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Prosecutor calls I-15 slaying an execution

Prosecutors say the May shooting death of a U.S. Postal Service worker on I-15 looks more like an execution than a crime of passion.

Lee Wayne Parker, sideswiped on his way to work, coasted to a stop and was shot in the elbow, back and head. The last shot was delivered point blank, in what deputy district attorney Robert Stott called a "coup de grace."Jose Garcia Miramontes is charged with capital murder, attempted murder and theft in connection with the May 21 crime. Third District Judge Michael Hutchings could rule next week if there is sufficient evidence for the 21-year-old suspect to stand trial. Miramontes could face the death penalty if convicted.

Witnesses to the 4:20 a.m. crime said Miramontes was a man "on a mission."

Long-haul trucker Pete Ellison testified he was driving northbound on I-15 and approaching 7200 South when a tan car driven by Miramontes crossed three lanes of traffic and smashed into the victim's maroon Buick.

Parker drifted right and stopped, presumably to exchange insurance information.

Miramontes spun a U-turn in the median and drove back - against traffic - past the trucker.

"He was hunched over the steering wheel in a dedicated manner," Ellison testified. "He was on a mission."

Miramontes, according to Ellison, rammed Parker's car a second time.

Right behind Ellison was Lloyd Burress driving another 18-wheeler. He said Miramontes passed him "looking straight ahead, two hands on the wheel, looking as if he knew where he was going."

Burress called 911 on his cellular telephone to report a man driving the wrong way on the freeway.

Midvale resident Jeanie Ison drove up next, entering the 7200 South onramp to see two cars locked nose-to-nose.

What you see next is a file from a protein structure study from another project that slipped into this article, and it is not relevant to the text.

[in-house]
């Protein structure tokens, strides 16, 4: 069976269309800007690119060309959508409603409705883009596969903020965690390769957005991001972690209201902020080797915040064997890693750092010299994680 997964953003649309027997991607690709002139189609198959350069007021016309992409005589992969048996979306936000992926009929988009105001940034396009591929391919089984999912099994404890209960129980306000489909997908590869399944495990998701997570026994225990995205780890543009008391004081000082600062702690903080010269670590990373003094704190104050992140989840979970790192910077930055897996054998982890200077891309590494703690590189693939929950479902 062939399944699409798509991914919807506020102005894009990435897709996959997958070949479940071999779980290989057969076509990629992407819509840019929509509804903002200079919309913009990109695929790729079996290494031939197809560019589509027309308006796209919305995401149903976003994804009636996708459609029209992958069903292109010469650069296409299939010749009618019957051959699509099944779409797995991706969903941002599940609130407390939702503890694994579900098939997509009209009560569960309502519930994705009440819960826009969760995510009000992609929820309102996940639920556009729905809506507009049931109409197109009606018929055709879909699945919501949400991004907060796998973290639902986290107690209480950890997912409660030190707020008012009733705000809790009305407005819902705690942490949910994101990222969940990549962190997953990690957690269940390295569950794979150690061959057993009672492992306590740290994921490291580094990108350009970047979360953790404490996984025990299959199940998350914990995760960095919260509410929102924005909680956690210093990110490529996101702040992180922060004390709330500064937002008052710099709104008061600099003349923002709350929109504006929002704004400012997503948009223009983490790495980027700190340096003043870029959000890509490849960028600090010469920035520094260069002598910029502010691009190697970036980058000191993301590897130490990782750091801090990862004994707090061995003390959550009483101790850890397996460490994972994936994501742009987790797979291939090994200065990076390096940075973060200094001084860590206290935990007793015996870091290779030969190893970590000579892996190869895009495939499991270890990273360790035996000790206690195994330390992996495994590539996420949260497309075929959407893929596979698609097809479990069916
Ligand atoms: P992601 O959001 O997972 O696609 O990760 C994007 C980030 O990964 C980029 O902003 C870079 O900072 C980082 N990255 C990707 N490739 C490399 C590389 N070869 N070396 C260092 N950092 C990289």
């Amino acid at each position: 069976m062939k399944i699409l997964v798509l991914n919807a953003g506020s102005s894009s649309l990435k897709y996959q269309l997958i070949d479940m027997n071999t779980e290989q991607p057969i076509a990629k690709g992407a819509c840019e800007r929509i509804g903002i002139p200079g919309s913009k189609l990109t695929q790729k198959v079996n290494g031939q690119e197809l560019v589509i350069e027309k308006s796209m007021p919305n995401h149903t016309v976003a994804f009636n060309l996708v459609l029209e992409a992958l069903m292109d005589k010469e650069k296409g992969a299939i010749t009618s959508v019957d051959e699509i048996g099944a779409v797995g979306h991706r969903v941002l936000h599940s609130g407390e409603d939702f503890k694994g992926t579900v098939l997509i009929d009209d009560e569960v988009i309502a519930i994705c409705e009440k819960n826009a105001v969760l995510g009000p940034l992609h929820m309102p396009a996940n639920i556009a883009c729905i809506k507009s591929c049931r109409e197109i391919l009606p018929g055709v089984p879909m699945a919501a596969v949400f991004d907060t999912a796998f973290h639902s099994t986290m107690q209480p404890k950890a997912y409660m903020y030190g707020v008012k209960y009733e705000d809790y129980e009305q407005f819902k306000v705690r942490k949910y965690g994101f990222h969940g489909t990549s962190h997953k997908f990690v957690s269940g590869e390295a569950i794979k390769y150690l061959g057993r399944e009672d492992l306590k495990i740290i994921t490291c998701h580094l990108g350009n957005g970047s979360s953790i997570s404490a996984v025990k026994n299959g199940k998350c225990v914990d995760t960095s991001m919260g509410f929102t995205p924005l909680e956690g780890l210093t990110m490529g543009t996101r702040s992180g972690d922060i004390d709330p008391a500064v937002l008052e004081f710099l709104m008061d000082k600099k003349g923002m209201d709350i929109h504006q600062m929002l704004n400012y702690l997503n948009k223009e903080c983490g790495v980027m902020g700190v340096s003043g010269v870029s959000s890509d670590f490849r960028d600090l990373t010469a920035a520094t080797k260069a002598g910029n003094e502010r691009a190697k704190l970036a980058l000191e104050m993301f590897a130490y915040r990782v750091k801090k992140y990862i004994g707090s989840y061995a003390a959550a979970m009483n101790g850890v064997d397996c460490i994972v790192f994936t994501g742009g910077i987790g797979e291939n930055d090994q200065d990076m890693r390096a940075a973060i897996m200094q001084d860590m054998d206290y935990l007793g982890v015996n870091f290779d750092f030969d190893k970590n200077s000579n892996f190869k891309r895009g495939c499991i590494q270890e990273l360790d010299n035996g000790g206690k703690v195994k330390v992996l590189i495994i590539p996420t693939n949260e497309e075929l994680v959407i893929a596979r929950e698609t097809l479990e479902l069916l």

As Ison slowed, she said a man exited the car with a handgun and fired four shots into the driver's side window.

Ison slammed on her brakes and stopped about 75 feet away. She saw the suspect bend over and peer into Parker's window. "He looked like he knew where he was going and what he was going to do when he got there," Ison said.

Said prosecutor Stott: "It's clear he came back to execute him, to finish him off."

At that point, Peter Karpakis pulled his pickup truck alongside Parker's car. Parker was slumped over and appeared to be dead, according to Karpakis. Miramontes, still standing by Parker's window, was "angry and upset" and ordered Karpakis to leave.

Karpakis did. But while his truck was still in low gear, Miramontes began firing. Karpakis ducked down and drove blind. One bullet hit the truck's cab.

Karpakis says the suspect chased him for several miles before exiting I-215. Karpakis called police and was held himself as a suspect for several hours.

Back at the scene, police found the victim strapped in his seat belt, the car engine running and his right foot on the brake.

Police say Miramontes ditched his car and stole another. He was arrested three hours later near Fillmore after trying to run a roadblock.

As yet, police have not established a motive for the slaying.